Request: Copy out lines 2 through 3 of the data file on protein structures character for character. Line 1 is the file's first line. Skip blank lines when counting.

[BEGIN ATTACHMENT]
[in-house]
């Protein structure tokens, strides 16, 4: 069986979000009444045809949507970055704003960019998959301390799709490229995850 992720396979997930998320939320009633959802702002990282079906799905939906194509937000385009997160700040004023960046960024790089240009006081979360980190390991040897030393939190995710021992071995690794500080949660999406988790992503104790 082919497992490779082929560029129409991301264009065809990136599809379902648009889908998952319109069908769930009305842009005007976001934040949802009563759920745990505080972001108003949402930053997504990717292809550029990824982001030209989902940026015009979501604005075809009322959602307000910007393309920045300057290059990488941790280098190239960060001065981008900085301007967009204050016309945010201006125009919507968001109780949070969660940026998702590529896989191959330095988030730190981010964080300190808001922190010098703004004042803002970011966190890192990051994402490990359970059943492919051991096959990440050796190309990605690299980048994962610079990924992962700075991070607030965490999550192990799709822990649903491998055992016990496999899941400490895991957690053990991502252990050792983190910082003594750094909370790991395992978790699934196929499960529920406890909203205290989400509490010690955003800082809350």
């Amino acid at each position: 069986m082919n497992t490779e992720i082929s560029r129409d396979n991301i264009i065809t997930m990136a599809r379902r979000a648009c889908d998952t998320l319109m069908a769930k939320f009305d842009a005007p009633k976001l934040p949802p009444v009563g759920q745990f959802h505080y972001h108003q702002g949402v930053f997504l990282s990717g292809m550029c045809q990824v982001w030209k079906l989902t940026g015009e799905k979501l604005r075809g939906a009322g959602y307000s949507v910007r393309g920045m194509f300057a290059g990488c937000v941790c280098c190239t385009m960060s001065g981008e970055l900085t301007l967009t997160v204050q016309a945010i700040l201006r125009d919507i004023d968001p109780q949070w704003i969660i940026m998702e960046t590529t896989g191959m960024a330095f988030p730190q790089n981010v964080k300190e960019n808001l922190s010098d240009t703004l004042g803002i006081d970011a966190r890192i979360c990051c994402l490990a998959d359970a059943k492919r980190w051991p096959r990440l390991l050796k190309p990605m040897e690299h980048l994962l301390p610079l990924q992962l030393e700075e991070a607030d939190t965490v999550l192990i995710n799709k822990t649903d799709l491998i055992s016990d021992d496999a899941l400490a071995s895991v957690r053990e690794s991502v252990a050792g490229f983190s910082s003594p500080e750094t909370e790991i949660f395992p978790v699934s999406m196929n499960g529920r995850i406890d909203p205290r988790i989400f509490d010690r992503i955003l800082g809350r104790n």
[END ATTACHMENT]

């Protein structure tokens, strides 16, 4: 069986979000009444045809949507970055704003960019998959301390799709490229995850 992720396979997930998320939320009633959802702002990282079906799905939906194509937000385009997160700040004023960046960024790089240009006081979360980190390991040897030393939190995710021992071995690794500080949660999406988790992503104790 082919497992490779082929560029129409991301264009065809990136599809379902648009889908998952319109069908769930009305842009005007976001934040949802009563759920745990505080972001108003949402930053997504990717292809550029990824982001030209989902940026015009979501604005075809009322959602307000910007393309920045300057290059990488941790280098190239960060001065981008900085301007967009204050016309945010201006125009919507968001109780949070969660940026998702590529896989191959330095988030730190981010964080300190808001922190010098703004004042803002970011966190890192990051994402490990359970059943492919051991096959990440050796190309990605690299980048994962610079990924992962700075991070607030965490999550192990799709822990649903491998055992016990496999899941400490895991957690053990991502252990050792983190910082003594750094909370790991395992978790699934196929499960529920406890909203205290989400509490010690955003800082809350």
């Amino acid at each position: 069986m082919n497992t490779e992720i082929s560029r129409d396979n991301i264009i065809t997930m990136a599809r379902r979000a648009c889908d998952t998320l319109m069908a769930k939320f009305d842009a005007p009633k976001l934040p949802p009444v009563g759920q745990f959802h505080y972001h108003q702002g949402v930053f997504l990282s990717g292809m550029c045809q990824v982001w030209k079906l989902t940026g015009e799905k979501l604005r075809g939906a009322g959602y307000s949507v910007r393309g920045m194509f300057a290059g990488c937000v941790c280098c190239t385009m960060s001065g981008e970055l900085t301007l967009t997160v204050q016309a945010i700040l201006r125009d919507i004023d968001p109780q949070w704003i969660i940026m998702e960046t590529t896989g191959m960024a330095f988030p730190q790089n981010v964080k300190e960019n808001l922190s010098d240009t703004l004042g803002i006081d970011a966190r890192i979360c990051c994402l490990a998959d359970a059943k492919r980190w051991p096959r990440l390991l050796k190309p990605m040897e690299h980048l994962l301390p610079l990924q992962l030393e700075e991070a607030d939190t965490v999550l192990i995710n799709k822990t649903d799709l491998i055992s016990d021992d496999a899941l400490a071995s895991v957690r053990e690794s991502v252990a050792g490229f983190s910082s003594p500080e750094t909370e790991i949660f395992p978790v699934s999406m196929n499960g529920r995850i406890d909203p205290r988790i989400f509490d010690r992503i955003l800082g809350r104790n």